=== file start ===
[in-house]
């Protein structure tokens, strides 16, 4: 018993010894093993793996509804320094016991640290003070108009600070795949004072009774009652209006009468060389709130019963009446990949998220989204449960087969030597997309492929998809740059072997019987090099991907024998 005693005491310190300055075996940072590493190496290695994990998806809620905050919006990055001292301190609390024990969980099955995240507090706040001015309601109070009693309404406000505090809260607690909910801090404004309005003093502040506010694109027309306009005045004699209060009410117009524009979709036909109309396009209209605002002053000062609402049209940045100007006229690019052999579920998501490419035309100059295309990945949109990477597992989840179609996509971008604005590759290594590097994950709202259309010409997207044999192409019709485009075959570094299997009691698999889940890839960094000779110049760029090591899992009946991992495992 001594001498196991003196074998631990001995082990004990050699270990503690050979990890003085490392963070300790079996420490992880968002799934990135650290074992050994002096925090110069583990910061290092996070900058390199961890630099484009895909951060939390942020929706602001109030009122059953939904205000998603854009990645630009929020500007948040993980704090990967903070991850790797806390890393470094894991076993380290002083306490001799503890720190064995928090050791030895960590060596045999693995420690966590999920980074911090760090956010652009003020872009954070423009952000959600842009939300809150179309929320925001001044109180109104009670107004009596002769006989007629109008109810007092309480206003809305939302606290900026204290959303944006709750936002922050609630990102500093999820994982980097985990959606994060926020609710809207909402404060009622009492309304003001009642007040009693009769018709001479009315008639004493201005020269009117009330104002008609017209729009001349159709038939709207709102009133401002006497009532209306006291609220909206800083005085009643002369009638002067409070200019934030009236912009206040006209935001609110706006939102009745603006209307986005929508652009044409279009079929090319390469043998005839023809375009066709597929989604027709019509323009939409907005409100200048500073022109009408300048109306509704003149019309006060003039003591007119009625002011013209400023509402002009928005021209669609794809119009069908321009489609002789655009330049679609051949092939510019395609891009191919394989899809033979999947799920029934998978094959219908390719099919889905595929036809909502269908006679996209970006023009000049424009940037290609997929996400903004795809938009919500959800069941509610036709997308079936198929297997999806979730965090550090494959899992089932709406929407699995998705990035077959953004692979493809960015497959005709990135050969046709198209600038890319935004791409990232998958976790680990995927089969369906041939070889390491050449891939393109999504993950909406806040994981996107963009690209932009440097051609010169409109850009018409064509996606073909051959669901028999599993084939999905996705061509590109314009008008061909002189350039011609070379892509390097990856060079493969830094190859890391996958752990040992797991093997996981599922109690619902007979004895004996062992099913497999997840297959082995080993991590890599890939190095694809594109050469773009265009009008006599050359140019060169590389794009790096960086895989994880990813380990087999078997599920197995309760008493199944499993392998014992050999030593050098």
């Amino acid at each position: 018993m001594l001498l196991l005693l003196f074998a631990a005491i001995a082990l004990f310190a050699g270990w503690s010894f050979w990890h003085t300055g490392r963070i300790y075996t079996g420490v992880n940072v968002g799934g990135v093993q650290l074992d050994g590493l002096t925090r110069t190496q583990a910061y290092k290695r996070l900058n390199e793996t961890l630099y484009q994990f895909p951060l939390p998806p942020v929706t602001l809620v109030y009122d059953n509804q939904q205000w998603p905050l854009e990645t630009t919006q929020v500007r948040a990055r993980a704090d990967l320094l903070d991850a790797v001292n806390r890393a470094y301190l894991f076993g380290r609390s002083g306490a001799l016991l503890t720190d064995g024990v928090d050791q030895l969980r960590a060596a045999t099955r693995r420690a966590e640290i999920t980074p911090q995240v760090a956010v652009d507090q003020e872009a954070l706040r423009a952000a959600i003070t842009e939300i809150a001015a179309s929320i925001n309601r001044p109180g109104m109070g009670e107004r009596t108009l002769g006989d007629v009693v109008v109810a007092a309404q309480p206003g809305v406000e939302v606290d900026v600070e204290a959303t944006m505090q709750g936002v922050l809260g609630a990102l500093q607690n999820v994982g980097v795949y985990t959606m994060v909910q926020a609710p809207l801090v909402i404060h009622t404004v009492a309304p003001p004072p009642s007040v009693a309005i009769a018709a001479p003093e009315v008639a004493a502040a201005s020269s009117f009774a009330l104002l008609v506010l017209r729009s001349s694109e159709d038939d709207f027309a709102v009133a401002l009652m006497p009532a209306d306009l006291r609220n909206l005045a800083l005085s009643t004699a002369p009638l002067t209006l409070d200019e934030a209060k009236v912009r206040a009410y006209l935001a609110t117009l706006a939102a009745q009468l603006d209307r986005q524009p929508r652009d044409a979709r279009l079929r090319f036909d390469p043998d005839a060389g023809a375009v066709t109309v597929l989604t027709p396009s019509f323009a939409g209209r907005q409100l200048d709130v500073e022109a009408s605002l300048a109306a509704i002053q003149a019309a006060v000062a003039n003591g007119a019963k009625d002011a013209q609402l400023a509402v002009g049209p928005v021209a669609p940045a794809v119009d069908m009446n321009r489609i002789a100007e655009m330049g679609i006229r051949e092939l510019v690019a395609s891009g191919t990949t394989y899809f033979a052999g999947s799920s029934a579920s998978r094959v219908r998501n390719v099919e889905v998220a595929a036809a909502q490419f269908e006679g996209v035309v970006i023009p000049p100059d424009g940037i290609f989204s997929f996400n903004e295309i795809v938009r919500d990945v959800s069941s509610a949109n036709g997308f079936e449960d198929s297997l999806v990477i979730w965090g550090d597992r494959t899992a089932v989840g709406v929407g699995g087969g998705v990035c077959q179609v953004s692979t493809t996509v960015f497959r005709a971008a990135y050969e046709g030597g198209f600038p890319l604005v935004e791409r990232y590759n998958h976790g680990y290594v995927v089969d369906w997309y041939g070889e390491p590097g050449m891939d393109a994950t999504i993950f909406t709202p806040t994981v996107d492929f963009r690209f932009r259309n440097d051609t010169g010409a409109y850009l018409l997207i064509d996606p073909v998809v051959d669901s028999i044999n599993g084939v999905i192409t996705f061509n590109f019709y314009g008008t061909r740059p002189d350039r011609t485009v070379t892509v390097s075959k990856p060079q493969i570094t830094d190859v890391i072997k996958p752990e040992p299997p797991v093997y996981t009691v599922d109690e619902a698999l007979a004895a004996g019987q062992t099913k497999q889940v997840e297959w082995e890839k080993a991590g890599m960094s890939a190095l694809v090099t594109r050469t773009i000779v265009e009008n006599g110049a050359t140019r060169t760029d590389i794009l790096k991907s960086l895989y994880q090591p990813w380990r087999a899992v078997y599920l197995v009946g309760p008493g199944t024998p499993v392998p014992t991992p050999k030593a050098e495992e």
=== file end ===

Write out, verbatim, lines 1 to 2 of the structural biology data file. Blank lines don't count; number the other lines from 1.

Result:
[in-house]
């Protein structure tokens, strides 16, 4: 018993010894093993793996509804320094016991640290003070108009600070795949004072009774009652209006009468060389709130019963009446990949998220989204449960087969030597997309492929998809740059072997019987090099991907024998 005693005491310190300055075996940072590493190496290695994990998806809620905050919006990055001292301190609390024990969980099955995240507090706040001015309601109070009693309404406000505090809260607690909910801090404004309005003093502040506010694109027309306009005045004699209060009410117009524009979709036909109309396009209209605002002053000062609402049209940045100007006229690019052999579920998501490419035309100059295309990945949109990477597992989840179609996509971008604005590759290594590097994950709202259309010409997207044999192409019709485009075959570094299997009691698999889940890839960094000779110049760029090591899992009946991992495992 001594001498196991003196074998631990001995082990004990050699270990503690050979990890003085490392963070300790079996420490992880968002799934990135650290074992050994002096925090110069583990910061290092996070900058390199961890630099484009895909951060939390942020929706602001109030009122059953939904205000998603854009990645630009929020500007948040993980704090990967903070991850790797806390890393470094894991076993380290002083306490001799503890720190064995928090050791030895960590060596045999693995420690966590999920980074911090760090956010652009003020872009954070423009952000959600842009939300809150179309929320925001001044109180109104009670107004009596002769006989007629109008109810007092309480206003809305939302606290900026204290959303944006709750936002922050609630990102500093999820994982980097985990959606994060926020609710809207909402404060009622009492309304003001009642007040009693009769018709001479009315008639004493201005020269009117009330104002008609017209729009001349159709038939709207709102009133401002006497009532209306006291609220909206800083005085009643002369009638002067409070200019934030009236912009206040006209935001609110706006939102009745603006209307986005929508652009044409279009079929090319390469043998005839023809375009066709597929989604027709019509323009939409907005409100200048500073022109009408300048109306509704003149019309006060003039003591007119009625002011013209400023509402002009928005021209669609794809119009069908321009489609002789655009330049679609051949092939510019395609891009191919394989899809033979999947799920029934998978094959219908390719099919889905595929036809909502269908006679996209970006023009000049424009940037290609997929996400903004795809938009919500959800069941509610036709997308079936198929297997999806979730965090550090494959899992089932709406929407699995998705990035077959953004692979493809960015497959005709990135050969046709198209600038890319935004791409990232998958976790680990995927089969369906041939070889390491050449891939393109999504993950909406806040994981996107963009690209932009440097051609010169409109850009018409064509996606073909051959669901028999599993084939999905996705061509590109314009008008061909002189350039011609070379892509390097990856060079493969830094190859890391996958752990040992797991093997996981599922109690619902007979004895004996062992099913497999997840297959082995080993991590890599890939190095694809594109050469773009265009009008006599050359140019060169590389794009790096960086895989994880990813380990087999078997599920197995309760008493199944499993392998014992050999030593050098």